Defying pressure from the United States to reach out to Iraq’s other sects, Maliki, who was most recently reelected in April, initially led a crackdown of police officers and politicians he considered “traitors” following the Islamic State’s offensive in the country. His political party also declared a boycott of Iraq’s largest Sunni bloc.

The ease with which the insurgents were able to conquer much of Iraq’s northwest — massacring “infidel” Shia Muslims and religious minorities in their way — appears to have given Maliki pause. He promised air support for a Kurdish counteroffensive, so far to no avail. The Kurds were routed by fighters from the Islamic State who are now only half an hour’s drive from Irbil.

The group’s brutality prompted American intervention, Obama said in a televised address Thursday night. Referring to the Yazidis, an ancient Iraqi sect who are considered “devil worshippers” by the Islamic State’s fanatics, he said, “when many thousands of innocent civilians are faced with the danger of being wiped out, and we have the capacity to do something about it, we will take action.”

Although in his interview with The New York Times, the president cautioned, “I don’t want to be in the business of being the Iraqi air force.”

Supported by Iraqi Air Force, Kurds Battle Islamists

Kurdish militia attacked Islamist fighters southwest of their regional capital, Irbil, in the north of Iraq of Wednesday, backed, for the first time, by central government forces.

Thousands of Kurdish insurgents from neighboring Turkey and Syria attacked troops from the group formerly known as the Islamic State of Iraq and the Levant (ISIS) at Sinjar, a town on the road between Mosul and the Syrian border that fell to the Islamists over the weekend.

The fall of Mosul itself, Iraq’s second biggest city, two months ago shocked the government of Prime Minister Nouri al-Maliki and led to the Islamists conquering huge swathes of territory in an arc from Aleppo in Syria to near the western edge of Baghdad. The group subsequently rebranded itself the “Islamic State” while its leader, Abu Bakr al-Baghdadi, proclaimed himself to be the “caliph” — the historic title of the successors of the Prophet Muhammad who ruled the entire Muslim world.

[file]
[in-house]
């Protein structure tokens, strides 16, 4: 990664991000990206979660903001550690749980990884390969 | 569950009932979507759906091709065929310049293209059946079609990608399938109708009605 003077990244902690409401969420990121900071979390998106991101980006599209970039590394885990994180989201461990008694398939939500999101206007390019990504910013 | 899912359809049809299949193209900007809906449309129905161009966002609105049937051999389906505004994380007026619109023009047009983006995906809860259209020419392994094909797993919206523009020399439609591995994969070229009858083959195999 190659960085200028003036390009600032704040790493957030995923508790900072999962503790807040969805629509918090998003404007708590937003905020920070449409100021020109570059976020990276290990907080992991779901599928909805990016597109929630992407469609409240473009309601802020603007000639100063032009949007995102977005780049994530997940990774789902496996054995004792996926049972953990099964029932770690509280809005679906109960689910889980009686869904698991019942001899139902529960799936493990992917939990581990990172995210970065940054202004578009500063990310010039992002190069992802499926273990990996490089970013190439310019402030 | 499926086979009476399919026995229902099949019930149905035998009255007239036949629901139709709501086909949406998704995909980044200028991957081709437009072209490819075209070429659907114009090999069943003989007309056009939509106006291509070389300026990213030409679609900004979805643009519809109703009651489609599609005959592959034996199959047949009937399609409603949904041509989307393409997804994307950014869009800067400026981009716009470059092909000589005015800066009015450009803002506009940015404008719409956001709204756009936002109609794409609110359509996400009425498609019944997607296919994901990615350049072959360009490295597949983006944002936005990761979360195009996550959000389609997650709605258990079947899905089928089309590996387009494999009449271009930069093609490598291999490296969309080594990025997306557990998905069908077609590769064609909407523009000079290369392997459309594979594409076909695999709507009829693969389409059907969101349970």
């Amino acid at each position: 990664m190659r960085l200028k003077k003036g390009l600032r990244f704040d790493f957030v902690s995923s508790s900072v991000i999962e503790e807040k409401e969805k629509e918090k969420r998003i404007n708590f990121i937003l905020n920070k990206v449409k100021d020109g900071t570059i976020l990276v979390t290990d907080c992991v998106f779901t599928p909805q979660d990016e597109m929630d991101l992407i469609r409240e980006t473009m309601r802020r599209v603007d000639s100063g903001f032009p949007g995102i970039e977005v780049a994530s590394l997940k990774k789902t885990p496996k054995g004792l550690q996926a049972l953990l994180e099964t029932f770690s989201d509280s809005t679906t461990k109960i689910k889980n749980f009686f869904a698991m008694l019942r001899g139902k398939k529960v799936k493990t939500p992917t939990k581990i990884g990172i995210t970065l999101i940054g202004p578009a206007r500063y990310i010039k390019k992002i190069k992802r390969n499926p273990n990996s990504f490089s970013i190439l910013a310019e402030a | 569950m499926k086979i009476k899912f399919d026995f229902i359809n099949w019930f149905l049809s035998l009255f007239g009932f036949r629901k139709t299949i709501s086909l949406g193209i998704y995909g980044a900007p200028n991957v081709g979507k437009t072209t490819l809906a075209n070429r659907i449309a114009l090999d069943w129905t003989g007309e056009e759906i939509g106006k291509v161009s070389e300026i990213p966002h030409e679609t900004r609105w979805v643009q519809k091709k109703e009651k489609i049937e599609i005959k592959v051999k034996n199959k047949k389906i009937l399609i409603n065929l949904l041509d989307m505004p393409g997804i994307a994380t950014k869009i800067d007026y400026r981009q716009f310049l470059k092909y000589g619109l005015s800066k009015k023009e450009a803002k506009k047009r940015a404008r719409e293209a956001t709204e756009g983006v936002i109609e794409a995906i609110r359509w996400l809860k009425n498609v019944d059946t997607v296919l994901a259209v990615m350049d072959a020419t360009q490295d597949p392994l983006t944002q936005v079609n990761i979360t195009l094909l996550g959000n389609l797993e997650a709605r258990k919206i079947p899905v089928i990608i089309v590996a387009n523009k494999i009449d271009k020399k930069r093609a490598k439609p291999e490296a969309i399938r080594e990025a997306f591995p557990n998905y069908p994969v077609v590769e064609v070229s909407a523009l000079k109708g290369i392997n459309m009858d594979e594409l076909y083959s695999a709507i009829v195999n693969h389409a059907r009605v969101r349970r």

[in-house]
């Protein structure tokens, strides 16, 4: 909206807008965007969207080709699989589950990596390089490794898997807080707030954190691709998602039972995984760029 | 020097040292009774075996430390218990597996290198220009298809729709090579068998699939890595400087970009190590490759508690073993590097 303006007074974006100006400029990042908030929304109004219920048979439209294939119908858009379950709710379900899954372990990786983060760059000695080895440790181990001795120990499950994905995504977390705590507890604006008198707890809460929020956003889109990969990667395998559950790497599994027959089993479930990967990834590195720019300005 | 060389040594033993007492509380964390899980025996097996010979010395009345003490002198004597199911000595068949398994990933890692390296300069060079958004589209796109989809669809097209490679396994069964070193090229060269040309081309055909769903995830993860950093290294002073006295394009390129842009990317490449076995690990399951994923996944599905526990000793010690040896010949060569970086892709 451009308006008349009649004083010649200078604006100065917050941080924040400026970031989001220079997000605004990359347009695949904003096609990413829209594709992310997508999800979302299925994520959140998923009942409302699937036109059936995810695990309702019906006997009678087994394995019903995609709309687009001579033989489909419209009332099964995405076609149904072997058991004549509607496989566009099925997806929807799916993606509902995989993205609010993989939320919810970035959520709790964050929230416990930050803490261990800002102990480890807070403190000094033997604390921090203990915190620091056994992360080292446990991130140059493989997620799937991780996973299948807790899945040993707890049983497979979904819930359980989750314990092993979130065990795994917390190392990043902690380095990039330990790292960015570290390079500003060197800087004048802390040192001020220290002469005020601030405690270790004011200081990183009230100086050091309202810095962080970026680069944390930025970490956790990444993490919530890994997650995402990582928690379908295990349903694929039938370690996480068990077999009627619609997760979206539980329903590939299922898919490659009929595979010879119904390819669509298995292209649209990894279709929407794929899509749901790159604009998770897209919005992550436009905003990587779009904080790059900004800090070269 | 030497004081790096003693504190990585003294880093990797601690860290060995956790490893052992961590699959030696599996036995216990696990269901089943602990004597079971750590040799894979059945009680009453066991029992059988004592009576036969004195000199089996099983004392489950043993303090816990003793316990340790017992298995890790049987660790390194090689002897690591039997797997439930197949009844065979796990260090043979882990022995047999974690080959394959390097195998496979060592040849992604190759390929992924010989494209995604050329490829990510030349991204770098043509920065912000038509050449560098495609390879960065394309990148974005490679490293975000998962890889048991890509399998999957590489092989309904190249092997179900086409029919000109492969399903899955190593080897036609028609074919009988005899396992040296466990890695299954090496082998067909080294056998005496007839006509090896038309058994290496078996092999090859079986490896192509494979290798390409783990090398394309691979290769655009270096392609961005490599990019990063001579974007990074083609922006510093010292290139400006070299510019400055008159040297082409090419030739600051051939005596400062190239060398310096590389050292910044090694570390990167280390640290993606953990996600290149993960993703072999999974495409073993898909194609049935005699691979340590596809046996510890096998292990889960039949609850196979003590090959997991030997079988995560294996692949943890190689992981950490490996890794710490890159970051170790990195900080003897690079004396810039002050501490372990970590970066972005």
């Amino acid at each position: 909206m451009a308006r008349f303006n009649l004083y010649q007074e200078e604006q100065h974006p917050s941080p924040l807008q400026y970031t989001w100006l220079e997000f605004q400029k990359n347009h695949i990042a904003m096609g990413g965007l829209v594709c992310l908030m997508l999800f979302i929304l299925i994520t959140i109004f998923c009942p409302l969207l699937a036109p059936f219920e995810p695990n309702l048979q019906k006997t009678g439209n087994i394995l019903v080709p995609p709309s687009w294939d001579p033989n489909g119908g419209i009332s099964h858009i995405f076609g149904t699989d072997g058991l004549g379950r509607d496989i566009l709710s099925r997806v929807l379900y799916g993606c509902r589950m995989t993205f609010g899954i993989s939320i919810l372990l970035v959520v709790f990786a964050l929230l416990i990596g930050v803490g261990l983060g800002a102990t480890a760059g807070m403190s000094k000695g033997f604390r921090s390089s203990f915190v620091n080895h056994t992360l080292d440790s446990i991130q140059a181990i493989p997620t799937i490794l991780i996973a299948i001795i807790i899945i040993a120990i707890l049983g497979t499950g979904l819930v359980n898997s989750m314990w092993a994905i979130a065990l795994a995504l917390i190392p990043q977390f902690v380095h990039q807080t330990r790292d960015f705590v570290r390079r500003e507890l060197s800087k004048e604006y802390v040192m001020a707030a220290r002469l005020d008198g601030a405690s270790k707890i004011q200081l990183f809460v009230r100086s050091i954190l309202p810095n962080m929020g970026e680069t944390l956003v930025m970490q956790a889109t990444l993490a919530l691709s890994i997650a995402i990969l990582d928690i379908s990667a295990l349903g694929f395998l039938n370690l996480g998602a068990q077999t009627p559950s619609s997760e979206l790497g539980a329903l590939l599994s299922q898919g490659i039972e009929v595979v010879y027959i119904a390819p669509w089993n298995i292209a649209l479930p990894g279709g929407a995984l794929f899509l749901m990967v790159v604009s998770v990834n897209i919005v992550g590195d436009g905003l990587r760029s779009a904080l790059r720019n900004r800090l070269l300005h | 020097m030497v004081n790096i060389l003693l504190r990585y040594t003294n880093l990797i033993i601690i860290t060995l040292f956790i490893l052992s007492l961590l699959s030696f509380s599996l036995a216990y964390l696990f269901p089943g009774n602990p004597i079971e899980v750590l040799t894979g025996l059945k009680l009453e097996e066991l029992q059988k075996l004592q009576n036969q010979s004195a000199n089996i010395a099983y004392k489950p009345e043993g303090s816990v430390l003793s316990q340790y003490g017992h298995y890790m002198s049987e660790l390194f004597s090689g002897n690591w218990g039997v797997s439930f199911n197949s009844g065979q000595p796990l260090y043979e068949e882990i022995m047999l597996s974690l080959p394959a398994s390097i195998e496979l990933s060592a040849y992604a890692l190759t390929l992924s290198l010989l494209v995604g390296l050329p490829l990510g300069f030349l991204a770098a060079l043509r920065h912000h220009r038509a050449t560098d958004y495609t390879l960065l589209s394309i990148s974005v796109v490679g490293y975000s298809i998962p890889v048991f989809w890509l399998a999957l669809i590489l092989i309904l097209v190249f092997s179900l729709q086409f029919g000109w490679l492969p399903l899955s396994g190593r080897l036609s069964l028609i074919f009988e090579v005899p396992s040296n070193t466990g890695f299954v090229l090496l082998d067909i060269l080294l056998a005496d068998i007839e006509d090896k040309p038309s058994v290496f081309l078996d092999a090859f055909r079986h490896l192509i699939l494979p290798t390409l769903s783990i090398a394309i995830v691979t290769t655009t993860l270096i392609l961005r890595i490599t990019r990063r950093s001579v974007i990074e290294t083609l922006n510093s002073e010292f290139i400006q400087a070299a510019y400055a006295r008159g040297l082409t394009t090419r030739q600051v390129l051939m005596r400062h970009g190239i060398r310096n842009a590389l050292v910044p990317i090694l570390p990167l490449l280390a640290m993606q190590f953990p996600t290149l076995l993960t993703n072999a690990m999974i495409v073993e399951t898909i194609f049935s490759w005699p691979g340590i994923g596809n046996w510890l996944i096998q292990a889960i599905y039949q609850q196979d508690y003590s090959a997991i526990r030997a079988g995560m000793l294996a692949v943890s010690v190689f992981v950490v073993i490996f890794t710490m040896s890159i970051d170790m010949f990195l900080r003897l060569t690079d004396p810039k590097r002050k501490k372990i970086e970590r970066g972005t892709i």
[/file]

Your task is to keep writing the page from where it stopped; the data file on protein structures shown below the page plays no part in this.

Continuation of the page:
In what appeared to be a coordinated offensive, peshmerga fighters local to Iraq’s autonomous Kurdistan Regional Government also pressed to lift the Islamic State’s siege of the Mosul Dam, the country’s largest single source of electricity. Read more “Supported by Iraqi Air Force, Kurds Battle Islamists”

Iraq’s Sunnis Likely to Fall Out Once ISIS Campaign Runs Its Course

The coalition of Sunni militants that has taken control of much of the northwest of Iraq could soon start to fray, experts predict. Few share the purist interpretation of Islam and Islamic law that its leading fighting group advocates.

Militants from the Islamic State of Iraq and the Levant (ISIS) shocked Iraq’s government earlier this month when they took control of the country’s second city, Mosul. Backed by Sunni militias and tribes that have long felt marginalized by their Shia rulers in Baghdad, the group has since focused on consolidating its gains by conquering territory and border towns close to Syria — where it is also active, battling the regime of President Bashar Assad.